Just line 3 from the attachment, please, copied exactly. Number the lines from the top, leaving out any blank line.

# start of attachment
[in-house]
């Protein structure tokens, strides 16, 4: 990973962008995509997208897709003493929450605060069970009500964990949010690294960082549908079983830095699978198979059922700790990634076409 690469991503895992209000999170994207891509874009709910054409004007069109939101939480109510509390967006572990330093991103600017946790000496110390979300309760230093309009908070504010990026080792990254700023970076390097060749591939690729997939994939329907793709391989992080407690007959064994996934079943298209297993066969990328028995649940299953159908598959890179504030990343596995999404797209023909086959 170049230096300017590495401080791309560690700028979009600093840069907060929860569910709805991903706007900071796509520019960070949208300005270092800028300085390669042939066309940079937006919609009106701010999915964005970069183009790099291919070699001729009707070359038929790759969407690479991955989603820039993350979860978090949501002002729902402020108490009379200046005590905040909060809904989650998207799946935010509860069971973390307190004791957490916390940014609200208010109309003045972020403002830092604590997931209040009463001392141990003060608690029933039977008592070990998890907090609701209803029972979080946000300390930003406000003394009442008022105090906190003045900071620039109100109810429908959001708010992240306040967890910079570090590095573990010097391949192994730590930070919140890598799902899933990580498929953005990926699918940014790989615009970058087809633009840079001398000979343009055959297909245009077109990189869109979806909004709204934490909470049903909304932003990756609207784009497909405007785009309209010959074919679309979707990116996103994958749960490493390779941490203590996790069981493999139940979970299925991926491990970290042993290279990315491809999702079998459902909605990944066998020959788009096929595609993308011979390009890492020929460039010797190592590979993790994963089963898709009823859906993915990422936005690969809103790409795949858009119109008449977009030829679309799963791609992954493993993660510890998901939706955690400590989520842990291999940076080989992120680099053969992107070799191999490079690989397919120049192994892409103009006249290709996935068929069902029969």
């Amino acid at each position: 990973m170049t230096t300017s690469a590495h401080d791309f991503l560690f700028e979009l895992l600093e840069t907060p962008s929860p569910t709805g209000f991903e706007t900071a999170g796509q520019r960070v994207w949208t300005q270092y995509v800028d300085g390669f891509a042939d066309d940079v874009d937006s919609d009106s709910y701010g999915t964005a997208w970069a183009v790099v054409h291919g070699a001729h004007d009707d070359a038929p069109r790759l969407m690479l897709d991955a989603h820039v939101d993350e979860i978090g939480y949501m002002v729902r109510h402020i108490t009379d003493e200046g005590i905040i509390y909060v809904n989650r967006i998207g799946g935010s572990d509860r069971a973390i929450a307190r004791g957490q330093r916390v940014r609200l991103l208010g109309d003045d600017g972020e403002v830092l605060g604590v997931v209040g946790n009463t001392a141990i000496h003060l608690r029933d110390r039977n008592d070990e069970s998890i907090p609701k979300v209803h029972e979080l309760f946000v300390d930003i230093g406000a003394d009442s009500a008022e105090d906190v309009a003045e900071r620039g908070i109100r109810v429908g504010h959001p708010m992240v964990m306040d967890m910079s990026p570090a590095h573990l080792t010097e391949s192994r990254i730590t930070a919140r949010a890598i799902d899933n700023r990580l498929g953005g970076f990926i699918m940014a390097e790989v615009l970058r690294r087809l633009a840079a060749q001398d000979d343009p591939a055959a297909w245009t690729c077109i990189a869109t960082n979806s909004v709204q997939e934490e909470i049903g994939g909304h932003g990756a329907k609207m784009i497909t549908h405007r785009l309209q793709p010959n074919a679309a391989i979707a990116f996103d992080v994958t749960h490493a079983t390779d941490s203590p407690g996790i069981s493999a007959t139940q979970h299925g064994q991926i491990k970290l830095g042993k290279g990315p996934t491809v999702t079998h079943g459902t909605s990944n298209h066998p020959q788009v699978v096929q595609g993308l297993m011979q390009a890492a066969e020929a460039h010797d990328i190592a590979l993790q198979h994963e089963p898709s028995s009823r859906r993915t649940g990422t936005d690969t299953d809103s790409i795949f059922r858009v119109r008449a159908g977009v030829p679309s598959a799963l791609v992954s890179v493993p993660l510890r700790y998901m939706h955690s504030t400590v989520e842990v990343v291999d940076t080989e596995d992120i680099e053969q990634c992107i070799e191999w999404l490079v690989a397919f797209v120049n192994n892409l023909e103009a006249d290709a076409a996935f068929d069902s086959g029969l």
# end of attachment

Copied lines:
């Amino acid at each position: 990973m170049t230096t300017s690469a590495h401080d791309f991503l560690f700028e979009l895992l600093e840069t907060p962008s929860p569910t709805g209000f991903e706007t900071a999170g796509q520019r960070v994207w949208t300005q270092y995509v800028d300085g390669f891509a042939d066309d940079v874009d937006s919609d009106s709910y701010g999915t964005a997208w970069a183009v790099v054409h291919g070699a001729h004007d009707d070359a038929p069109r790759l969407m690479l897709d991955a989603h820039v939101d993350e979860i978090g939480y949501m002002v729902r109510h402020i108490t009379d003493e200046g005590i905040i509390y909060v809904n989650r967006i998207g799946g935010s572990d509860r069971a973390i929450a307190r004791g957490q330093r916390v940014r609200l991103l208010g109309d003045d600017g972020e403002v830092l605060g604590v997931v209040g946790n009463t001392a141990i000496h003060l608690r029933d110390r039977n008592d070990e069970s998890i907090p609701k979300v209803h029972e979080l309760f946000v300390d930003i230093g406000a003394d009442s009500a008022e105090d906190v309009a003045e900071r620039g908070i109100r109810v429908g504010h959001p708010m992240v964990m306040d967890m910079s990026p570090a590095h573990l080792t010097e391949s192994r990254i730590t930070a919140r949010a890598i799902d899933n700023r990580l498929g953005g970076f990926i699918m940014a390097e790989v615009l970058r690294r087809l633009a840079a060749q001398d000979d343009p591939a055959a297909w245009t690729c077109i990189a869109t960082n979806s909004v709204q997939e934490e909470i049903g994939g909304h932003g990756a329907k609207m784009i497909t549908h405007r785009l309209q793709p010959n074919a679309a391989i979707a990116f996103d992080v994958t749960h490493a079983t390779d941490s203590p407690g996790i069981s493999a007959t139940q979970h299925g064994q991926i491990k970290l830095g042993k290279g990315p996934t491809v999702t079998h079943g459902t909605s990944n298209h066998p020959q788009v699978v096929q595609g993308l297993m011979q390009a890492a066969e020929a460039h010797d990328i190592a590979l993790q198979h994963e089963p898709s028995s009823r859906r993915t649940g990422t936005d690969t299953d809103s790409i795949f059922r858009v119109r008449a159908g977009v030829p679309s598959a799963l791609v992954s890179v493993p993660l510890r700790y998901m939706h955690s504030t400590v989520e842990v990343v291999d940076t080989e596995d992120i680099e053969q990634c992107i070799e191999w999404l490079v690989a397919f797209v120049n192994n892409l023909e103009a006249d290709a076409a996935f068929d069902s086959g029969l």